[0033] Another advantage of the large eyeglass hanger package 10 herein is the ability to mount an eyeglass case 46 thereto for the eyeglasses 14. As can be seen in FIGS. 1 and 2, the case 46 can be carried in a compartment 48 of the holder assembly 12 so that it is visible to the consumer making their purchase decision. The compartment 48 is shown as being formed from the front member 50, although it should be also understood that it can be provided on the rear of the holder 12 and thus be formed from the back member 52, as well. When it is located on the front of the holder 12, this leaves the entire back surface 42 of the sheet 34 open for printed matter such as to receive the aforedescribed chart 40 thereon. Obviously, the case 46 provides another sales advantage over glasses that are displayed via the prior, small card-type hangers which require that the cases for their displayed glasses be sold separate from the eyeglasses as the small cards do not provide any place for the cases to be conveniently mounted.

[0034] Turning to more of the details, the eyeglass hanger 10 herein preferably has a bubble-pac construction including front and back plastic members 50 and 52 that can be attached together at their peripheries, as best seen in FIG. 4. As shown, each of the front and back members has a lowered, flanged foot portion 54 and 56, respectively, at their peripheries and a main raised flat pedestal portion 58 and 60 connected to the respective peripheral flanges 54 and 56 via vertical wall portions 62 and 64, respectively.

[0035] The vertical wall portion 62 of the front plastic member 50 can be slightly longer than the corresponding vertical wall portion 64 of the back plastic member 52 so that when they respective peripheral flanges 54 and 56 are engaged flush against each other, there is a small gap between the main pedestal portions 58 and 60 in which the sheet member 34 can be captured. As this gap extends across the entire extent of the pedestal portions 58 and 60 to their respective vertical wall portions 62 and 64, the sheet member 34 can be sized to the full extent of the pedestal portions 58 and 60, and thus can be substantially the same size as the holder assembly 12 less the peripheral flanges 54 and 56 thereof. By way of example and not limitation, the holder assembly 12 can have sides 20 and 22 sized at approximately 8 inches in length and ends 16 and 18 sized at approximately 5 inches in length, and the sheet member 34 can have a length of approximately 7.5 inches and a width of approximately 4.5 inches. As is apparent, the surface area of the present sheet member 34 is significantly larger than that of the card members of the prior hangers, thus allowing for significantly greater amounts of information to be printed thereon. Also, the information can be printed in larger type, which can be of significance to people shopping for glasses who are trying to read this information, perhaps without the glasses that they need to comfortably read.

[0036] As previously mentioned, the eyeglasses 14 can be of conventional construction including a pair of laterally spaced lenses 36 and 38 that can include vision enhancement or correction portions 66 and 68 of plastic or glass material that are configured to provide the viewing enhancement or magnification with a particular diopter strength rating for the glasses 14. Alternatively, these portions 66 and 68 can have a bifocal configuration so only their bottom half is used for reading. The glasses 14 can also include frames that have portions 70 and 72 extending about the glass/plastic lens portions 66 and 68, respectively, and which are interconnected by a nose bridge portion 74. Respective temple arms 76 and 78 are pivotally attached at the outer ends of the frame portions 70 and 72 so that they can be folded to extend lengthwise along the frame portions 70-74, as is known. These eyeglass frame portions 70-74, and the temple arms 76 and 78 can be formed from a variety of different materials, such as plastic or metal. Because the in eyeglasses 14 are generally formed from hard, durable materials as discussed above, it is possible that contact between adjacent pairs of eyeglasses 14 on display racks can cause damage, such as by marring the finish of the frame portions and/or scratching of the lens portions 66 and 68. However, with the present hanger 10, adjacent eyeglasses 14 mounted to the hanger 10 will be kept separated from each other via the large holder assembly 12, as previously described.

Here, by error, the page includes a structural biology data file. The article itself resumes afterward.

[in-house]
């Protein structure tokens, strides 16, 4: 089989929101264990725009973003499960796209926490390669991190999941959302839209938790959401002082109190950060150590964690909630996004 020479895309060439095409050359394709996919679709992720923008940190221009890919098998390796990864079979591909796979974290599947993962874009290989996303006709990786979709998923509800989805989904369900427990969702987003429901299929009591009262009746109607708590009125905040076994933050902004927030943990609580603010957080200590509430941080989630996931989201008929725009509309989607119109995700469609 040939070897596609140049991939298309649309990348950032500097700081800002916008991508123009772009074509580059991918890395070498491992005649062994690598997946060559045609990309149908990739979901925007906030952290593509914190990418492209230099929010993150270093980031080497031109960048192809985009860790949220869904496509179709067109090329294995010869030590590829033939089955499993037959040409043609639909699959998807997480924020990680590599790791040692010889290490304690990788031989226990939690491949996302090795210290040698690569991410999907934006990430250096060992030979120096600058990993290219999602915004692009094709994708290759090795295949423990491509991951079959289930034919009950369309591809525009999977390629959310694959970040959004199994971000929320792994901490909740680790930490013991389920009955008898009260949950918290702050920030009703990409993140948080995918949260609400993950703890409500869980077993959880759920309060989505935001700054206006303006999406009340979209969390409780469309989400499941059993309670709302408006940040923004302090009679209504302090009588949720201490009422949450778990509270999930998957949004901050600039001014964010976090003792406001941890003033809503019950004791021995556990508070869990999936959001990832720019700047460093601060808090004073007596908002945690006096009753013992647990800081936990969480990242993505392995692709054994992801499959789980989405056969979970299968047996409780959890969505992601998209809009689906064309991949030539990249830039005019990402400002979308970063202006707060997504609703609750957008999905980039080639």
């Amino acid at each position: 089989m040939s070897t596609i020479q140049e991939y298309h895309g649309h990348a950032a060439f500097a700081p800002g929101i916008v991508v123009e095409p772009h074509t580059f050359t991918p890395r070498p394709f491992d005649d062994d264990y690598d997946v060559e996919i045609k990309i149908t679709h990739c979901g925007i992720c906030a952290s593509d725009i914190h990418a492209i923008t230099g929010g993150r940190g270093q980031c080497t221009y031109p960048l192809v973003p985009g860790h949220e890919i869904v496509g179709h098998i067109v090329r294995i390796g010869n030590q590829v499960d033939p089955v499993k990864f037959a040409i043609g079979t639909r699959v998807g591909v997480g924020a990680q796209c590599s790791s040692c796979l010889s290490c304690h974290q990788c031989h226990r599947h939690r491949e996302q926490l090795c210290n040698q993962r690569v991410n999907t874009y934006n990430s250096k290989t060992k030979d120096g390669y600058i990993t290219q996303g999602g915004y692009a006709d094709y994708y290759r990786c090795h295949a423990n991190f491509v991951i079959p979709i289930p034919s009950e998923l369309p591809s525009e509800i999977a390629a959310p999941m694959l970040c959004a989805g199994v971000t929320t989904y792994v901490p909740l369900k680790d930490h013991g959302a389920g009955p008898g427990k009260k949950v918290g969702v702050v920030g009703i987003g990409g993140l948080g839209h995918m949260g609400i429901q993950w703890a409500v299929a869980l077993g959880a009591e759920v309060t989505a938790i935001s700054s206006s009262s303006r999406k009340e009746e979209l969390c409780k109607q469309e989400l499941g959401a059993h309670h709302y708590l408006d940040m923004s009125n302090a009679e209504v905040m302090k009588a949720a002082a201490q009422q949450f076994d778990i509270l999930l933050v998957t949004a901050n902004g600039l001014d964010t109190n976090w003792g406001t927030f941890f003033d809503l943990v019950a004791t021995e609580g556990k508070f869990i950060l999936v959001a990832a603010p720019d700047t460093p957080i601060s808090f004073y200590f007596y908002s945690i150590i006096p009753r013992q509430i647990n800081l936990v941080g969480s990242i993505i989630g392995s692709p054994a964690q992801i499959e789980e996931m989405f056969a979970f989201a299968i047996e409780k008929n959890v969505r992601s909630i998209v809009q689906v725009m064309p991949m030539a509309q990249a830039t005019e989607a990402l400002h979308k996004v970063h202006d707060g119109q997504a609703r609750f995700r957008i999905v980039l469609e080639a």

[0037] As best shown in FIG. 2, the eyeglass lenses 36 and 38 including the portions 66-74 together define a footprint for the glasses 14. As can be seen, when the glasses 14 are secured to the holder assembly 12 via eyeglass securing portion 80, this footprint for the eyeglasses 14 will not extend beyond the outer edges 16-22 of the holder assembly 12 so that no portions of the eyeglasses 14 can potentially contact an adjacent pair of eyeglasses 14 being displayed with the hanger 10 herein. Depending on the particular construction, ear-engaging ends 82 and 84 of the respective temple arms 76 and 78 may project beyond the lenses 36 and 38 when the eyeglasses are in their folded condition for display. Even so, the holder assembly 12 is of sufficient size so that even with this extended footprint as created by the projecting temple arm ends 82 and 84, there will be no portions of the eyeglasses 14 extending beyond the outer, perimeter edges 16-22 thereof. In any event, what is important is that the footprint defined by the laterally spaced lenses 36 and 38 does not extend beyond the periphery of the holder 12 so as to keep the lens portions 66 and 68 safe from being scratched or otherwise damaged by contact with adjacent hung eyeglasses 14.